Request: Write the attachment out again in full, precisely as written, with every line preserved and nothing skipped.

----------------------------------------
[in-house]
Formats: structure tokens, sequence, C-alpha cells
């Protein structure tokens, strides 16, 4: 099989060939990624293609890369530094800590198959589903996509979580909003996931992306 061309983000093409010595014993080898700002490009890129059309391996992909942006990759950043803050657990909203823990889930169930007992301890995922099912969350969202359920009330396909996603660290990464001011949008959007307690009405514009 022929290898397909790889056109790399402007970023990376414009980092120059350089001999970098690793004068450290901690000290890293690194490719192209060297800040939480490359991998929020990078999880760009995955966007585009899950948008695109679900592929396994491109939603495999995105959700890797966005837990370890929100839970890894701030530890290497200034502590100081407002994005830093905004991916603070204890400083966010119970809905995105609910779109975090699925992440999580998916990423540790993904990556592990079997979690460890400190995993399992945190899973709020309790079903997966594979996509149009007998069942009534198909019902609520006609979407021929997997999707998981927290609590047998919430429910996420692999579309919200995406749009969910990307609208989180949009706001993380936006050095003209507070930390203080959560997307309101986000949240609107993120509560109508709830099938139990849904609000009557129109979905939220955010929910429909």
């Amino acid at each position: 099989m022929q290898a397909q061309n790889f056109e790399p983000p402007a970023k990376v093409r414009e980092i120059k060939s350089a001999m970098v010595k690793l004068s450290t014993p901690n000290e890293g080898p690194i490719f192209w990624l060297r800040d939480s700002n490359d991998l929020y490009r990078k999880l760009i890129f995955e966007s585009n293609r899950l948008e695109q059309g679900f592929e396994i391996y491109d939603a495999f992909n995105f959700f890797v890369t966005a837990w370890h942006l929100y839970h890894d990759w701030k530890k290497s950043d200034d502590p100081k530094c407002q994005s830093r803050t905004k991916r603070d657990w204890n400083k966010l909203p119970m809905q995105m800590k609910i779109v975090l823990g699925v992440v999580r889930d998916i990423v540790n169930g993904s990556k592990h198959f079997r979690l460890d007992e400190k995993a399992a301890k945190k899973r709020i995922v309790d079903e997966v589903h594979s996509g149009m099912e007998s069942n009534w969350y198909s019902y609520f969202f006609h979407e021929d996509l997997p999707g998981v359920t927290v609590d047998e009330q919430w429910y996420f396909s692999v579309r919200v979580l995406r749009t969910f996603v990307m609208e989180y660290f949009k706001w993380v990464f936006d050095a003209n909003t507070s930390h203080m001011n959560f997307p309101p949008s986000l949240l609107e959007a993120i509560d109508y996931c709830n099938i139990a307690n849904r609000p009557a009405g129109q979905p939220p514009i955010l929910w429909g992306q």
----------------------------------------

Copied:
[in-house]
Formats: structure tokens, sequence, C-alpha cells
């Protein structure tokens, strides 16, 4: 099989060939990624293609890369530094800590198959589903996509979580909003996931992306 061309983000093409010595014993080898700002490009890129059309391996992909942006990759950043803050657990909203823990889930169930007992301890995922099912969350969202359920009330396909996603660290990464001011949008959007307690009405514009 022929290898397909790889056109790399402007970023990376414009980092120059350089001999970098690793004068450290901690000290890293690194490719192209060297800040939480490359991998929020990078999880760009995955966007585009899950948008695109679900592929396994491109939603495999995105959700890797966005837990370890929100839970890894701030530890290497200034502590100081407002994005830093905004991916603070204890400083966010119970809905995105609910779109975090699925992440999580998916990423540790993904990556592990079997979690460890400190995993399992945190899973709020309790079903997966594979996509149009007998069942009534198909019902609520006609979407021929997997999707998981927290609590047998919430429910996420692999579309919200995406749009969910990307609208989180949009706001993380936006050095003209507070930390203080959560997307309101986000949240609107993120509560109508709830099938139990849904609000009557129109979905939220955010929910429909």
């Amino acid at each position: 099989m022929q290898a397909q061309n790889f056109e790399p983000p402007a970023k990376v093409r414009e980092i120059k060939s350089a001999m970098v010595k690793l004068s450290t014993p901690n000290e890293g080898p690194i490719f192209w990624l060297r800040d939480s700002n490359d991998l929020y490009r990078k999880l760009i890129f995955e966007s585009n293609r899950l948008e695109q059309g679900f592929e396994i391996y491109d939603a495999f992909n995105f959700f890797v890369t966005a837990w370890h942006l929100y839970h890894d990759w701030k530890k290497s950043d200034d502590p100081k530094c407002q994005s830093r803050t905004k991916r603070d657990w204890n400083k966010l909203p119970m809905q995105m800590k609910i779109v975090l823990g699925v992440v999580r889930d998916i990423v540790n169930g993904s990556k592990h198959f079997r979690l460890d007992e400190k995993a399992a301890k945190k899973r709020i995922v309790d079903e997966v589903h594979s996509g149009m099912e007998s069942n009534w969350y198909s019902y609520f969202f006609h979407e021929d996509l997997p999707g998981v359920t927290v609590d047998e009330q919430w429910y996420f396909s692999v579309r919200v979580l995406r749009t969910f996603v990307m609208e989180y660290f949009k706001w993380v990464f936006d050095a003209n909003t507070s930390h203080m001011n959560f997307p309101p949008s986000l949240l609107e959007a993120i509560d109508y996931c709830n099938i139990a307690n849904r609000p009557a009405g129109q979905p939220p514009i955010l929910w429909g992306q």